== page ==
what we do
Fear and anxiety are a central part of our emotional world. Our research group aims to understand how fear is transmitted by neuropharmacological means, direct experiences and social information. To reach this goal, we use laboratory models of aversive learning in humans that map out how we learn about dangers in the environment and how we adaptively learn safety and overcome fears. To draw inferences on neurobiological processes, we examine neural responses (fMRI), together with psychophysiological signals (e.g. Skin-conductance and Eye-blink startle reflex) in humans.
Neuropharmacology of social learning
What are the neurochemical substrates that enable to transmit information from one person to another? We examine neuropharmacological systems that are involved in social learning by observation of others.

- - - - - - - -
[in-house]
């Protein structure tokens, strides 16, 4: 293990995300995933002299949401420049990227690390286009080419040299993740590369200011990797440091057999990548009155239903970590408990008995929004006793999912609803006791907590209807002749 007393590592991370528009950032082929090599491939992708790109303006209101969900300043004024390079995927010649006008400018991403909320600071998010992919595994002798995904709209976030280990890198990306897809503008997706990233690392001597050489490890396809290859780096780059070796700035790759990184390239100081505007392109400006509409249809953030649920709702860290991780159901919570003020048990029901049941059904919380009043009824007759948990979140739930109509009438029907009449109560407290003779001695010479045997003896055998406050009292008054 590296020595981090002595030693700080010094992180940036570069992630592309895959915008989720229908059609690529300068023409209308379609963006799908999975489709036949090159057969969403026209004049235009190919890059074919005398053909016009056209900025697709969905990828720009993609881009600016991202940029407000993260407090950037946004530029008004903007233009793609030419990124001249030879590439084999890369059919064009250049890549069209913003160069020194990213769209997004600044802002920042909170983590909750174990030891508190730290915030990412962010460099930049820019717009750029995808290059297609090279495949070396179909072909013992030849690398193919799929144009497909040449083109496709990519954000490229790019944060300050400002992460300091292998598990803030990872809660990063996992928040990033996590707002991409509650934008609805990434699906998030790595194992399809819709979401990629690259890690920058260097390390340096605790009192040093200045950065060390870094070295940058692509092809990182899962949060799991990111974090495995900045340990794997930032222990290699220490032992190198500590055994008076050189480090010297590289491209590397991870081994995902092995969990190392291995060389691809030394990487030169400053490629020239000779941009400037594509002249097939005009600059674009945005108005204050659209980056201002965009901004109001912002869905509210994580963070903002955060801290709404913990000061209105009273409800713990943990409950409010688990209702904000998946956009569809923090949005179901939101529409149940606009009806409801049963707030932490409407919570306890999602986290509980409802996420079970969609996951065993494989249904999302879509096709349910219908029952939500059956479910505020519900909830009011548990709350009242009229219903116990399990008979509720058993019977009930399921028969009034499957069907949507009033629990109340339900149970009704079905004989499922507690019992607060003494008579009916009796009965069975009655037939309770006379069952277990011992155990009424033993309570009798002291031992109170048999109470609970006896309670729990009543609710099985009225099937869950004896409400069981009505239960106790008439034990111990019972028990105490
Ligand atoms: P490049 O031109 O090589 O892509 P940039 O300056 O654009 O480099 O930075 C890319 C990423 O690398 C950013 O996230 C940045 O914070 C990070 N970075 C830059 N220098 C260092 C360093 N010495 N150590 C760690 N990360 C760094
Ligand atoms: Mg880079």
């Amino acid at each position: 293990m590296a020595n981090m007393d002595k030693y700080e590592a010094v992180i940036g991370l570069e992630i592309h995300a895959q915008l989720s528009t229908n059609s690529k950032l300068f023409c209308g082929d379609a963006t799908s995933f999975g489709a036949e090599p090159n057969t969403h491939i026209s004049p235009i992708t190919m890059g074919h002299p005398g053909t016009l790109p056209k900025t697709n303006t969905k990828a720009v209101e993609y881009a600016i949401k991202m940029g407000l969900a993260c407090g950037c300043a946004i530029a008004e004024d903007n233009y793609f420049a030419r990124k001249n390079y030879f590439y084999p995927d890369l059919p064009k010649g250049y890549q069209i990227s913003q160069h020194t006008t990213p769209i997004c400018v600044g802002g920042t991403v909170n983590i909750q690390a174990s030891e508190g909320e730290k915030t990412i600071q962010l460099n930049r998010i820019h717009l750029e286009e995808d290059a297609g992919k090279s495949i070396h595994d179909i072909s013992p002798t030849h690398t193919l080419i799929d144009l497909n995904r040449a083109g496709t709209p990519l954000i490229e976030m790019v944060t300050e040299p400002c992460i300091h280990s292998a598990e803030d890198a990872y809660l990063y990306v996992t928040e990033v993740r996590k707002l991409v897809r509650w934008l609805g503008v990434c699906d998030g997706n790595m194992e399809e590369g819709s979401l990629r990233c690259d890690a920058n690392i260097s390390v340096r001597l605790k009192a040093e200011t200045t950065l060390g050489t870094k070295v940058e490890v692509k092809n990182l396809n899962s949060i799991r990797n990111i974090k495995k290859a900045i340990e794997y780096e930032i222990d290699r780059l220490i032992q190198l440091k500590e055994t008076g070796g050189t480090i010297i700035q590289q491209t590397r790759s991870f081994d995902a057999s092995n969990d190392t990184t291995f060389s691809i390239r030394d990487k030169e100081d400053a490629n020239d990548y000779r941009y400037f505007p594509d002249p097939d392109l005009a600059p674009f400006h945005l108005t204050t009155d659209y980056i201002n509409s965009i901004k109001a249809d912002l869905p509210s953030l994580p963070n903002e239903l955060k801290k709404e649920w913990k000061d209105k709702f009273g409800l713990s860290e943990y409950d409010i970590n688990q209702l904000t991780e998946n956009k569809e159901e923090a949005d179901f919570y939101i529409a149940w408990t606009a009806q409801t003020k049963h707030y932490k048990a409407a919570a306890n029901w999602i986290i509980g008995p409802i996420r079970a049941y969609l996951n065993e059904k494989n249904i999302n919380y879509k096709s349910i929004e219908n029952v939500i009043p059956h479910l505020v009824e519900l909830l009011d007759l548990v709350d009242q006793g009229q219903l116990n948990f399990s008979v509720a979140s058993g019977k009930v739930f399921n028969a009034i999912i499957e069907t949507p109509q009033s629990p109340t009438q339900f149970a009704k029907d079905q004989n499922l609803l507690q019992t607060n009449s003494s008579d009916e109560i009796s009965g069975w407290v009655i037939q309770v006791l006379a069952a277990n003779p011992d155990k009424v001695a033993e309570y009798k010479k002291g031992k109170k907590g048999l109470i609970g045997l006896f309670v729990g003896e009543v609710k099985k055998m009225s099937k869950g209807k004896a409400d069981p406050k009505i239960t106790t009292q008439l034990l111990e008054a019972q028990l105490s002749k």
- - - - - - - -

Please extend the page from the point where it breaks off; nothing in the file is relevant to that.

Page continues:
Social learning of threats
We often learn by observation of others what is dangerous in our environment. Our group examines the neurotransmitter systems that regulate how we learn fear responses by social information. We employ a laboratory model to probe transmission of threats by observation of others.
Neurotransmitter systems to augment extinction of fear
How we can overcome fears by learning to be safe? And which neurotransmitter can agument safety learning to combat fear?
Translational models of fear and anxiety
We are curious how we learn to anticipate aversive experiences (e.g. pain) and respond with fear. To reach this goal, we use laboratory models of aversive learning and return of fear in humans .